Movie theaters closed. Broadway went dark. Concert venues fell silent.

Memorial Drive
By Natasha Trethewey
Ecco: 224 pages, $28

This makes the top 10 for my entire reading life. When former U.S. Poet Laureate Natasha Trethewey was 19, her stepfather shot and killed her mother, Gwendolyn Ann Turnbough, outside their Atlanta apartment. Trethewey repressed memories of the murder, and the years of bruises and verbal lashings that preceded it, for decades. But this slim, transcendent memoir — covering her childhood as a biracial girl in the Deep South, the tension inside her mother’s house and the gut punch of the killing — gracefully brings the poet closer to something that looks like acceptance. Truly a work of genius.

Book jacket for "Piranesi" by Susanna Clarke.
(Bloomsbury Publishing)

Piranesi
By Susanna Clarke
Bloomsbury: 272 pages, $27

Fifteen years after the magnificent “Jonathan Strange & Mr Norrell” reminded readers that fantasy belongs on the mainstream shelf, Clarke is back with a slimmer but equally riveting story about the cost of power. Piranesi lives in a never-ending colonnaded building with an Uffizi Gallery’s worth of statuary lining the walls. He visits the busts and occasionally sees The Other, an enigmatic man and the only other living being he knows. But has he always lived there? Why doesn’t he recall his young life? And what is he to make of his own diary entries, which tell a very strange tale about another world he’s never seen? “Piranesi” is vibrant, original, a true book lover’s novel.

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Former U.S. Poet Laureate Natasha Trethewey always wrote of public pain and private struggle. Her memoir, “Memorial Drive,” lets her mother speak.

Shuggie Bain
By Douglas Stuart
Grove: 448 pages, $27

I admit it: Though this novel was published in February, I only noticed it early this fall when it showed up on shortlists for the Booker Prize and the National Book Award and suddenly its debut author was everywhere. All for very good reason. “Shuggie Bain” is astonishingly good, one of the most moving novels in recent memory. The title character is a young boy in 1980s Glasgow shuttled from one public housing unit to another, starkly alienated from his already fractured family by his suppressed gay identity. Stuart writes so candidly, you’ll practically hear Shuggie’s mother’s beer cans clanking in her handbag, shiver from the chill of a childhood underheated in every way.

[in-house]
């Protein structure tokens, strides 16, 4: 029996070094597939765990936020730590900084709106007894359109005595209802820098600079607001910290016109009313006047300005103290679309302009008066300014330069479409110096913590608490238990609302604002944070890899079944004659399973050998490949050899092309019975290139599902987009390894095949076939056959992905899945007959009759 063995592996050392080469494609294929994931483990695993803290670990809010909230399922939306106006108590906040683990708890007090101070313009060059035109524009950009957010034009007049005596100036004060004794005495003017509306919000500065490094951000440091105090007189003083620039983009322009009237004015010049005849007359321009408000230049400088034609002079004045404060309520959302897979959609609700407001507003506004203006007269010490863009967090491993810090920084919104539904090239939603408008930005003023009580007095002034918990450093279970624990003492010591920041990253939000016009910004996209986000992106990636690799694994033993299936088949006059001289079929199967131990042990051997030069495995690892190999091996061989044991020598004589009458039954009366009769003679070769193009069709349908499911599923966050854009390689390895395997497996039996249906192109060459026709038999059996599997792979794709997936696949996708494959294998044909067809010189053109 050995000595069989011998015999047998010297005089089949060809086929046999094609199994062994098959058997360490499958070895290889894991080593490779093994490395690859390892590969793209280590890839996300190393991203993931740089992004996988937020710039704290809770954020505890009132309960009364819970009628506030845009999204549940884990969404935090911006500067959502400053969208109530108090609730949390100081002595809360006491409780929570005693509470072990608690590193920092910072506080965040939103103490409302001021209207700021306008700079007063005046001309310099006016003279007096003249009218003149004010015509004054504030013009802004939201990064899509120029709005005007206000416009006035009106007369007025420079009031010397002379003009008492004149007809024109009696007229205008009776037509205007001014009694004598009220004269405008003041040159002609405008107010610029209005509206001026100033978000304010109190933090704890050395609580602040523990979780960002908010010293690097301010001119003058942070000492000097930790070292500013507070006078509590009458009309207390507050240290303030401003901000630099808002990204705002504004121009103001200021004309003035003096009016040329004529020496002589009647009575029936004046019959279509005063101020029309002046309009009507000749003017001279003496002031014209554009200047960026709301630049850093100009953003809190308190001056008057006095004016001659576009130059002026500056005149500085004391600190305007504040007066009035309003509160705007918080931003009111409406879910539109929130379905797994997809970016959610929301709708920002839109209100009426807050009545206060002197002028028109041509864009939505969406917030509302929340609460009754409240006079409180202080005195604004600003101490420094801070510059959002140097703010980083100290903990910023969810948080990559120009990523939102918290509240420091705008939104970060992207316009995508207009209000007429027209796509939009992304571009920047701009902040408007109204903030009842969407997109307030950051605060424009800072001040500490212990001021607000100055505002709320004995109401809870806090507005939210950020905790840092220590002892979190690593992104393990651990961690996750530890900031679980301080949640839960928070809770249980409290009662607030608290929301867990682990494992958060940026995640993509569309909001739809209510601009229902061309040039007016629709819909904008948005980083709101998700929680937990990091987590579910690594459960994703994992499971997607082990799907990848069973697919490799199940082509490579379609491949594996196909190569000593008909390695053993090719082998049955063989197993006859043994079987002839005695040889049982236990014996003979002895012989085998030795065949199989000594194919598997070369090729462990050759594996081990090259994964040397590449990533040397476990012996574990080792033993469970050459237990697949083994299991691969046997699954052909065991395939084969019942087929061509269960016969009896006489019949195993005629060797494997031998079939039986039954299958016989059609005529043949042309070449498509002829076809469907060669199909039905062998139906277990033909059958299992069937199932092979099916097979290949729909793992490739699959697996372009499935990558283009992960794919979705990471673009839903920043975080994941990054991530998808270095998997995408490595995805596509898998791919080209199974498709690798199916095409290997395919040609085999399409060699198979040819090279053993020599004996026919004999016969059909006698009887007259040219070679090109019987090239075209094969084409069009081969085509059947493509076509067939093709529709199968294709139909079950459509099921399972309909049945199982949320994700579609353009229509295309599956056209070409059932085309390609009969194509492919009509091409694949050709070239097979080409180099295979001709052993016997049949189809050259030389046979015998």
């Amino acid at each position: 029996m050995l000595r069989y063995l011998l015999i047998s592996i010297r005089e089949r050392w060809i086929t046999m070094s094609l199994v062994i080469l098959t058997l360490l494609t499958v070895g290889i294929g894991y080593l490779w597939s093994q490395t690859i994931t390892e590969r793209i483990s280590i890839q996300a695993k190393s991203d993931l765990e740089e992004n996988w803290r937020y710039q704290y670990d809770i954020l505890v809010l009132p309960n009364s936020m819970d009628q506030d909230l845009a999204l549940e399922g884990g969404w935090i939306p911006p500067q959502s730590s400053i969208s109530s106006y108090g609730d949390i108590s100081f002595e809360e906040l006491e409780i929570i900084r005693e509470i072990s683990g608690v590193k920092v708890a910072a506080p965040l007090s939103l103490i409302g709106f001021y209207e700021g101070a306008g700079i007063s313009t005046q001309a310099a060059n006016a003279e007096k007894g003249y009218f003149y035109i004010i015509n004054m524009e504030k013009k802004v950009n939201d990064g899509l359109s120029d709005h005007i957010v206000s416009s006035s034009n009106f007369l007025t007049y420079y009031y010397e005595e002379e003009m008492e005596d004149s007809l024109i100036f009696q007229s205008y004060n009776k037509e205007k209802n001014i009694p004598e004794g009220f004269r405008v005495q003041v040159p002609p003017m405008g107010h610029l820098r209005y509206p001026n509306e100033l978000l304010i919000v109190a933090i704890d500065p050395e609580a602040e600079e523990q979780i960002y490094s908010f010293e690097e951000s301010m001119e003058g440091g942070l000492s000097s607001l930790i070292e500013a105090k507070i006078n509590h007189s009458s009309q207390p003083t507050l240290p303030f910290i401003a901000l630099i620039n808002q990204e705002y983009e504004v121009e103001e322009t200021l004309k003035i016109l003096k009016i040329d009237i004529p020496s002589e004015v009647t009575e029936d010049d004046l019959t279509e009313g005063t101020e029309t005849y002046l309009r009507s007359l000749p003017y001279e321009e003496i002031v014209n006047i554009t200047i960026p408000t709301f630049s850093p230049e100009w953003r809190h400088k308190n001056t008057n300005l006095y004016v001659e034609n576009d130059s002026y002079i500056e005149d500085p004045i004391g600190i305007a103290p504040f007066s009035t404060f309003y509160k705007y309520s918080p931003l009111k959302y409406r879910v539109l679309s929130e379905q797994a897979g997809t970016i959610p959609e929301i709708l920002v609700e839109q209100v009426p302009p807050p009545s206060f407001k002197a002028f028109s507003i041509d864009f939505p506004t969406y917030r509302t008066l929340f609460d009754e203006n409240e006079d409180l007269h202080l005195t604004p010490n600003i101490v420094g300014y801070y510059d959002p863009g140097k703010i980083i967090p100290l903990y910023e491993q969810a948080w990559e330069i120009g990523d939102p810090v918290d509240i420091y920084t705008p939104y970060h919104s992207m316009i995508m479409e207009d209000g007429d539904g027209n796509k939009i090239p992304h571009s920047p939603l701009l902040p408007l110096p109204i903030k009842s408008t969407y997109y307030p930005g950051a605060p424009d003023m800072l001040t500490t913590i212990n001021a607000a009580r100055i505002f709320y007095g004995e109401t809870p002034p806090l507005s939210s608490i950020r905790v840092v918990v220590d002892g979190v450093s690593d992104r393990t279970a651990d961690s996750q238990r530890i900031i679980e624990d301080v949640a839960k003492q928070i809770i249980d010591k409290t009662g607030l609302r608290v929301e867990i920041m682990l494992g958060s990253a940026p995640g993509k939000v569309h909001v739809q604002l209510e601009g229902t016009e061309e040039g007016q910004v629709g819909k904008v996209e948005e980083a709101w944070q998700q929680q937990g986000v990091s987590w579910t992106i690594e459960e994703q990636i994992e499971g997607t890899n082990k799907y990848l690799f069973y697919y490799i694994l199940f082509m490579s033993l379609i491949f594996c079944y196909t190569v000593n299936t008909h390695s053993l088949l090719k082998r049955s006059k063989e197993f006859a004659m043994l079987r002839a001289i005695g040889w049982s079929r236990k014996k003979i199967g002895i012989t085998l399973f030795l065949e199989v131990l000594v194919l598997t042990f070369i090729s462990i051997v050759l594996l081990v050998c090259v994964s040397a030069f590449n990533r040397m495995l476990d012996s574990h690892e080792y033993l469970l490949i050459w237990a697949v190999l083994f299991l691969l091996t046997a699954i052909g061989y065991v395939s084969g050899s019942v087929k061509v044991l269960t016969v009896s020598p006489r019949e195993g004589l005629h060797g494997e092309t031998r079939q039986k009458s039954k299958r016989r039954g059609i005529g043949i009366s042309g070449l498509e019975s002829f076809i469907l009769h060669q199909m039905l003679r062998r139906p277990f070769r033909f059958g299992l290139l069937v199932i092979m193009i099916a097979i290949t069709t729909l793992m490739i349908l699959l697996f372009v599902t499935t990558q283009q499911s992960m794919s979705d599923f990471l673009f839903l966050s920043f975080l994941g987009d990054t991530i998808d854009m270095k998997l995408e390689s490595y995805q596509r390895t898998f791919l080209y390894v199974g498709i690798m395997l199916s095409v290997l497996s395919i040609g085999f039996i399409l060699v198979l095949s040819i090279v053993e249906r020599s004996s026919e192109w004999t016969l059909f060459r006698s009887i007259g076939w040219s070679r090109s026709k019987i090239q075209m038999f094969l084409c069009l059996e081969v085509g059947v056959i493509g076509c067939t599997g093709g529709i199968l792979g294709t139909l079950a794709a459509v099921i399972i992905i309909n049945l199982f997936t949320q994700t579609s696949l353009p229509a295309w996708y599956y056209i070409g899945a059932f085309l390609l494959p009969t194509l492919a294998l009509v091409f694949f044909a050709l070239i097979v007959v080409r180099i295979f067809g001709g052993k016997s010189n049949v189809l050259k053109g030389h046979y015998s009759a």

Lynn Steger Strong, the author of "Want."
(Nina Subin)

Want
By Lynn Steger Strong
Henry Holt: 224 pages, $26

Things weren’t so great in America before the pandemic, either. Reading Steger Strong’s swirling, incisive “Want” is like being caught in a windstorm of American familial crises: overpriced childcare, overlapping jobs, overreaching men. Elizabeth lives in Brooklyn with her husband and two small children; they’re filing for bankruptcy and constantly on the brink of financial collapse. They’d expected life to be … better than this, and therein lies the cruel slap so masterfully delivered in this novel. “Want” brilliantly exposes the daily exhaustion of generational decline.

Weather
By Jenny Offill
Knopf: 224 pages, $24

Offill’s fragmentary novels are like stepping-stones: You jump from one isolated phrase or anecdote to the next, sometimes sure-footed but occasionally thrown off balance. In “Weather,” a librarian named Lizzie is weighed down by the torrent of information she keeps encountering about our doomed planet. Slipping into what Offill calls “a kind of twilight knowing,” she confronts the fact that flooded New York streets and barren apple trees aren’t a possibility but a certainty. “Weather” isn’t a comfort or a little packet of wishes for a healthy planet — it’s a meticulously constructed (often hilarious, sometimes disconsolate) lament for our old modes of thinking.

Perhaps no other medium has better helped us process 2020. Our fall books special brings you the books and authors who’ve helped make sense of it.

Writers & Lovers
By Lily King
Grove: 320 pages, $27

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Some novels are simply beautiful. That’s the word you exhale as you finish them. King’s fifth novel, a year-in-the-life of a waitress and almost-novelist in 1990s Cambridge, Mass., is one of them. Casey cycles around town, folds napkins for the dinner service, lingers awkwardly at literary parties — and parcels out her energy among two smitten men and her manuscript. It’s a traditional story, and it works on every level. There is nothing extraneous in the writing, just quiet dedication to shaping the story of a young woman adrift from herself.